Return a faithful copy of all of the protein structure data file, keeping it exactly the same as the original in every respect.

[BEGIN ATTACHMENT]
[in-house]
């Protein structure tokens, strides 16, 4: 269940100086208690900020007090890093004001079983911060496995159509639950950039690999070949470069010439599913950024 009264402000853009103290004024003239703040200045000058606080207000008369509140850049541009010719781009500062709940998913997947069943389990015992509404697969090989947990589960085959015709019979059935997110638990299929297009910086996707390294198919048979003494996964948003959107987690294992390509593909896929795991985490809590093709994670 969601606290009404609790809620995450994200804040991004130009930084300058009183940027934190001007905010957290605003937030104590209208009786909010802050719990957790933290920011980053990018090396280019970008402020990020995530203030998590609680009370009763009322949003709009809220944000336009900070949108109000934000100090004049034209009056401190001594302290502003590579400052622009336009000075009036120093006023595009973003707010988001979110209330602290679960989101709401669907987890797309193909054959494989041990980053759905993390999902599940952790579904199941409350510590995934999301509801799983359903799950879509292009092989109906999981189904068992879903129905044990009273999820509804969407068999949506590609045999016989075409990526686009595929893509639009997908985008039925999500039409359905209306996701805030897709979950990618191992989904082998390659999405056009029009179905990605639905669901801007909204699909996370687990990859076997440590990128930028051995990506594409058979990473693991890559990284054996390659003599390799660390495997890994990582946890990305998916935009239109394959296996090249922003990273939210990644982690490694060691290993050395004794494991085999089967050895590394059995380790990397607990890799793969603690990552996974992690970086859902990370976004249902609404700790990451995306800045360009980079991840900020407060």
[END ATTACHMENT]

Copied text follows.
[in-house]
């Protein structure tokens, strides 16, 4: 269940100086208690900020007090890093004001079983911060496995159509639950950039690999070949470069010439599913950024 009264402000853009103290004024003239703040200045000058606080207000008369509140850049541009010719781009500062709940998913997947069943389990015992509404697969090989947990589960085959015709019979059935997110638990299929297009910086996707390294198919048979003494996964948003959107987690294992390509593909896929795991985490809590093709994670 969601606290009404609790809620995450994200804040991004130009930084300058009183940027934190001007905010957290605003937030104590209208009786909010802050719990957790933290920011980053990018090396280019970008402020990020995530203030998590609680009370009763009322949003709009809220944000336009900070949108109000934000100090004049034209009056401190001594302290502003590579400052622009336009000075009036120093006023595009973003707010988001979110209330602290679960989101709401669907987890797309193909054959494989041990980053759905993390999902599940952790579904199941409350510590995934999301509801799983359903799950879509292009092989109906999981189904068992879903129905044990009273999820509804969407068999949506590609045999016989075409990526686009595929893509639009997908985008039925999500039409359905209306996701805030897709979950990618191992989904082998390659999405056009029009179905990605639905669901801007909204699909996370687990990859076997440590990128930028051995990506594409058979990473693991890559990284054996390659003599390799660390495997890994990582946890990305998916935009239109394959296996090249922003990273939210990644982690490694060691290993050395004794494991085999089967050895590394059995380790990397607990890799793969603690990552996974992690970086859902990370976004249902609404700790990451995306800045360009980079991840900020407060």